The hope of finding pearls and gold, and making the discovery of that persistently evasive northwest passage (which had beckoned on the Cabots, Humphrey Gilbert, Frobisher, and Davis), became so strong that Lane finally decided to attempt a journey into the country of that king "whose province lay upon the sea." With a small force of men poorly equipped and victualed, he went by boat up the river Chawanook, an estimated distance of one hundred and sixty miles; but the total failure of their provisions and the increasing hostility of the savages compelled them to return.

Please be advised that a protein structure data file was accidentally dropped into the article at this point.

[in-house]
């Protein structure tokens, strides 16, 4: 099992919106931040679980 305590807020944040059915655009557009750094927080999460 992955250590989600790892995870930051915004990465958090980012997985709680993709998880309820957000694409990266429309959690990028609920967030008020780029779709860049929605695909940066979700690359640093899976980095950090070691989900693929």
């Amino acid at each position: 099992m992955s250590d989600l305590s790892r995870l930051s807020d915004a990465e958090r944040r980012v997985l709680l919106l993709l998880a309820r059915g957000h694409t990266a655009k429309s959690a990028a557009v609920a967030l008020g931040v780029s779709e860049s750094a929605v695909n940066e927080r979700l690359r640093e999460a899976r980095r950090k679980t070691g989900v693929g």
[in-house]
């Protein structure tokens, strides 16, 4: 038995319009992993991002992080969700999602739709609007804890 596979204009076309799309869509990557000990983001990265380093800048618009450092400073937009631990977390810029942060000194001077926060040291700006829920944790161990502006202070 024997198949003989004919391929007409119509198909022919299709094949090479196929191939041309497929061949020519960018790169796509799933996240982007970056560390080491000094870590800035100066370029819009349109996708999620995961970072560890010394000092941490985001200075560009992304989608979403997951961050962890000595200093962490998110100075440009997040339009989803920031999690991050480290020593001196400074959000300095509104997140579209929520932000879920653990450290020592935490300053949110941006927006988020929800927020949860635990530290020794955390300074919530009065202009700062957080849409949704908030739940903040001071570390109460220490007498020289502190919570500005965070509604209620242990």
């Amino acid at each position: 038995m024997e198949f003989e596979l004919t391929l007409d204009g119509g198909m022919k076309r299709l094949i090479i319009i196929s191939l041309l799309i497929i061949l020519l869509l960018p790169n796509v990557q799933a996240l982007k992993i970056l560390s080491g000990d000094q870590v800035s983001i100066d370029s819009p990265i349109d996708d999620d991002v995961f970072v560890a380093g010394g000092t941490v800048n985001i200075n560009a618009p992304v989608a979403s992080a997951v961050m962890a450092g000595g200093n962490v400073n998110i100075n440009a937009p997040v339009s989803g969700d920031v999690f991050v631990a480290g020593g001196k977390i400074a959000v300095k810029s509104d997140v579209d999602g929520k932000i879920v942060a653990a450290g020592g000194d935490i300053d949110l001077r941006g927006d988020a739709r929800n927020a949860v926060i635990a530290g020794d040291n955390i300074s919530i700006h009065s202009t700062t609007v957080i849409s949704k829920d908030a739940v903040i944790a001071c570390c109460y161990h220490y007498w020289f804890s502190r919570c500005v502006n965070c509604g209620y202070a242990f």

Their supply of Indian corn was exhausted, and they were reduced to feeding upon the flesh of two English mastiffs, of which they made a pottage with sassafras leaves, by the time Roanoke was reached. Starving as they were, the gallant explorers were compelled to face the open hostility of the chieftain Wingina, and in their weakness pit their forces against his. He had assembled a force of eighteen hundred men, under pretence of honoring the obsequies of his father, the old chief Ensenore, but with the real object, the English feared, of destroying them entirely. The conflict was of short duration, for the Indians could not withstand the onslaughts of men armed as the English were, and abandoned not only the field but the island. Chief Wingina was killed with others, and thus the colonists were rid of neighbors who had become a menace to their existence; but at the same time they lost the support of agriculturists, whose crops of Indian corn would be their only reliance in event of famine.